Longstreet's Tidewater Campaign: March-April 1863: Fort Anderson, North Carolina (NC010), Craven County, March 13-15, 1863

January 1998
Civil War Battlefield Guide;1998, p194
On March 13 to 15, 1863, during the U.S. Civil War, a military activity occurred at Fort Anderson, North Carolina, between the U.S. and Confederate States (C.S.) armies. In February 1863 C.S. General Robert E. Lee named C.S. Lieutenant General James Longstreet commander of the 43,000 troops in the Department of Virginia and North Carolina. Longstreet established his headquarters in Petersburg and took command of the First Corps divisions of C.S. Major Generals John Bell Hood and George E. Pickett, which Lee had detached from the Army of Northern Virginia to defend Richmond, and C.S. Major General Daniel Harvey Hill's Division in North Carolina. President Jefferson Davis ordered him to protect Richmond, Lee needed to have Hood and Pickett ready to rejoin his army if the Federals launched an offensive along the Rappahannock River, and the Confederate secretary of war, James Seddon, urged Longstreet to gather supplies for Lee's army while keeping the Federals penned in their East Coast enclaves at New Bern/Fort Anderson and Washington in North Carolina, and Suffolk in Virginia. Hill hit the Union stronghold of New Bern on the Neuse River with a three-pronged attack. While one column cut the Atlantic & North Carolina Railroad and communications south of New Bern, C.S. Brigadier General Junius Daniel's Brigade advanced from Kinston along the lower Trent Road. Estimated Union and Confederate casualties are given.


Related Articles

  • ‘GIVE US HOOD!’. Davis, Stephen // America's Civil War;Sep2019, Vol. 32 Issue 4, p18 

    The article describes the command of Confederate general John Bell Hood during the U.S. Civil War, particularly his relationship with Confederate general Robert E. Lee, Hood's reputation for risk-taking and recklessness during campaigns such as Stone Mountain, and Hood's conflict with...

  • MARCH 7, 1862. Stone, Ron // Book of Texas Days;1984, p41 

    This is part of The Book of Texas Days, 1984, which chronicles the history of Texas. John Bell Hood was born in Kentucky and graduated from West Point in the class of 1853. For a while he served at forts in Texas under Robert E. Lee. In April 1861, he resigned from the U.S. Army and joined the...

  • “If Heart Speaks Not to Heart”: Condolence Letters and Confederate Widows’ Grief. MAYS, ASHLEY // Journal of the Civil War Era;Sep2017, Vol. 7 Issue 5, p377 

    No abstract available.

  • Lee's old war-horse. Wert, Jeffry D. // American History;Mar98, Vol. 33 Issue 1, p16 

    Profiles United States Civil War General James Longstreet, commander of the First Corps, Army of Northern Virginia of the Confederate forces. Information about the private life of Longstreet; Differences between the war tactics of Longstreet and his commander General Robert E. Lee; Events that...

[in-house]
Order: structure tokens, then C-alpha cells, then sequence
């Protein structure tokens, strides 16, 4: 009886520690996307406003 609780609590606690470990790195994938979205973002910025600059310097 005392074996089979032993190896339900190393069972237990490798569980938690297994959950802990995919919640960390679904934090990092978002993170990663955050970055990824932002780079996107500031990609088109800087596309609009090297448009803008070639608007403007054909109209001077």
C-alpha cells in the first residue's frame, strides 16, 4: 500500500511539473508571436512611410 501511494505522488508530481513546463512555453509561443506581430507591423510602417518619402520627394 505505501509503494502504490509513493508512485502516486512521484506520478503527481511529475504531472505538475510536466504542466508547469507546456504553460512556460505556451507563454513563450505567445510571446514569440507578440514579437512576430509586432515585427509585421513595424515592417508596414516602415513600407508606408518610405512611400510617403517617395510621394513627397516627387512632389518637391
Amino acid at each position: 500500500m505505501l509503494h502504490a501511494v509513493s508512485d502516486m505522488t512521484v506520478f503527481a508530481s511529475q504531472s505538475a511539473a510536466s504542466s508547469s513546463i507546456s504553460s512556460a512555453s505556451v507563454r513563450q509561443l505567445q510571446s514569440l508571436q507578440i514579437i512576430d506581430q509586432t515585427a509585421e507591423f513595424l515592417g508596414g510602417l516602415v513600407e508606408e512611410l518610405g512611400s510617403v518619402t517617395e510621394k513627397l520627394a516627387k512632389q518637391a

• Between Honor and Glory. Winik, Jay // American Spectator;Mar2001, Vol. 34 Issue 2, p69 

    Presents an excerpt from the book `April 1865: The Month That Saved America,' which described the role of Robert E. Lee in the United States Civil War.

  • UNFRIENDLY FIRE. Mackowski, Chris; White, Kristopher D. // America's Civil War;May2009, Vol. 22 Issue 2, p36 

    The article chronicles the Battle of the Wilderness in Virginia between the Union Army of the Potomac and the Confederate Army of Northern Virginia, in which Lieutenant General James Longstreet of the Confederate's First Corps was hit by a bullet on May 6, 1864. Longstreet and the First Corps...

  • A Man of Constant Sorrow.  // America's Civil War;May2009, Vol. 22 Issue 2, p44 

    The article presents some facts about the life of Confederate General James Longstreet, based on accounts by his former colleagues in the army during the American Civil War. His aide de camp Thomas J. Goree praises Longstreet's kindness in the presence of women and on the field of battle....

  • the best subordinate. Wert, Jeffry D. // Civil War Times;Aug2006, Vol. 45 Issue 6, p22 

    The article presents information on General James Longstreet, the most controversial soldier of the Army of the Confederate States of America. According to a group of historian the Confederate lost the Gettysburg campaign because of Longstreet. This interpretation of the Civil War made...

  • 'The War Was a GRIEVOUS ERROR'.  // Civil War Times;Apr2010, Vol. 49 Issue 2, p33 

    The article presents a reprint of the interview "General Longstreet: His Reminiscences of the War Between the States" by Henry W. Grady which appeared in the August 2, 1879 issue of the "Philadelphia Weekly Times" journal. It presents the opinions of former Confederate general James Longstreet...


Read the Article


Sorry, but this item is not currently available from your library.

Try another library?
Sign out of this library

Other Topics